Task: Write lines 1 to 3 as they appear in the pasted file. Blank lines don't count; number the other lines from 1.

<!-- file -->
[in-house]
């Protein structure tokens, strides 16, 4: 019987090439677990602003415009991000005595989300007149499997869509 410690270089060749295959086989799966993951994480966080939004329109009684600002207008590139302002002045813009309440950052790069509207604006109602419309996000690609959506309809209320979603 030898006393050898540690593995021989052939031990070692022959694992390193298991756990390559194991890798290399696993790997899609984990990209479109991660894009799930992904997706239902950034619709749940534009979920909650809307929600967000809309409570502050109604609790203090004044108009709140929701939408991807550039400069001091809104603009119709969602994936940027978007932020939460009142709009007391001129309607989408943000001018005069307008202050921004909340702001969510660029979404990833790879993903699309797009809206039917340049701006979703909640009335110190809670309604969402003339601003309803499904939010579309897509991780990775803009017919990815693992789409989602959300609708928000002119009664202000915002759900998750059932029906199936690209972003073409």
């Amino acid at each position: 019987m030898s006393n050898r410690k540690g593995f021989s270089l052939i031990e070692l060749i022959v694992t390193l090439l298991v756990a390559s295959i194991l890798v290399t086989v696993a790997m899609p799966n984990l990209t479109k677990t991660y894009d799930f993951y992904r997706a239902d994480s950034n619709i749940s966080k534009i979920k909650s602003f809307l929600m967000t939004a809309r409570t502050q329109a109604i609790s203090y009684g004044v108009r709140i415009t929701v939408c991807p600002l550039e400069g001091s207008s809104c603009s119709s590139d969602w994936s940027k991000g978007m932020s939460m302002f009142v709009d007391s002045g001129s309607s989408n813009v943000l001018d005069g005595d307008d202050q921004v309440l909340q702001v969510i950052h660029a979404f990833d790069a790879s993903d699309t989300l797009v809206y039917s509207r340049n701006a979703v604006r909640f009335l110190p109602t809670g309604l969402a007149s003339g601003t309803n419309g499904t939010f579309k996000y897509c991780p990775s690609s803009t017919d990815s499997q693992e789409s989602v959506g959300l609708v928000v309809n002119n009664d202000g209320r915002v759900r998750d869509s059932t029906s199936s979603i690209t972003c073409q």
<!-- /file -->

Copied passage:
[in-house]
């Protein structure tokens, strides 16, 4: 019987090439677990602003415009991000005595989300007149499997869509 410690270089060749295959086989799966993951994480966080939004329109009684600002207008590139302002002045813009309440950052790069509207604006109602419309996000690609959506309809209320979603 030898006393050898540690593995021989052939031990070692022959694992390193298991756990390559194991890798290399696993790997899609984990990209479109991660894009799930992904997706239902950034619709749940534009979920909650809307929600967000809309409570502050109604609790203090004044108009709140929701939408991807550039400069001091809104603009119709969602994936940027978007932020939460009142709009007391001129309607989408943000001018005069307008202050921004909340702001969510660029979404990833790879993903699309797009809206039917340049701006979703909640009335110190809670309604969402003339601003309803499904939010579309897509991780990775803009017919990815693992789409989602959300609708928000002119009664202000915002759900998750059932029906199936690209972003073409």
């Amino acid at each position: 019987m030898s006393n050898r410690k540690g593995f021989s270089l052939i031990e070692l060749i022959v694992t390193l090439l298991v756990a390559s295959i194991l890798v290399t086989v696993a790997m899609p799966n984990l990209t479109k677990t991660y894009d799930f993951y992904r997706a239902d994480s950034n619709i749940s966080k534009i979920k909650s602003f809307l929600m967000t939004a809309r409570t502050q329109a109604i609790s203090y009684g004044v108009r709140i415009t929701v939408c991807p600002l550039e400069g001091s207008s809104c603009s119709s590139d969602w994936s940027k991000g978007m932020s939460m302002f009142v709009d007391s002045g001129s309607s989408n813009v943000l001018d005069g005595d307008d202050q921004v309440l909340q702001v969510i950052h660029a979404f990833d790069a790879s993903d699309t989300l797009v809206y039917s509207r340049n701006a979703v604006r909640f009335l110190p109602t809670g309604l969402a007149s003339g601003t309803n419309g499904t939010f579309k996000y897509c991780p990775s690609s803009t017919d990815s499997q693992e789409s989602v959506g959300l609708v928000v309809n002119n009664d202000g209320r915002v759900r998750d869509s059932t029906s199936s979603i690209t972003c073409q």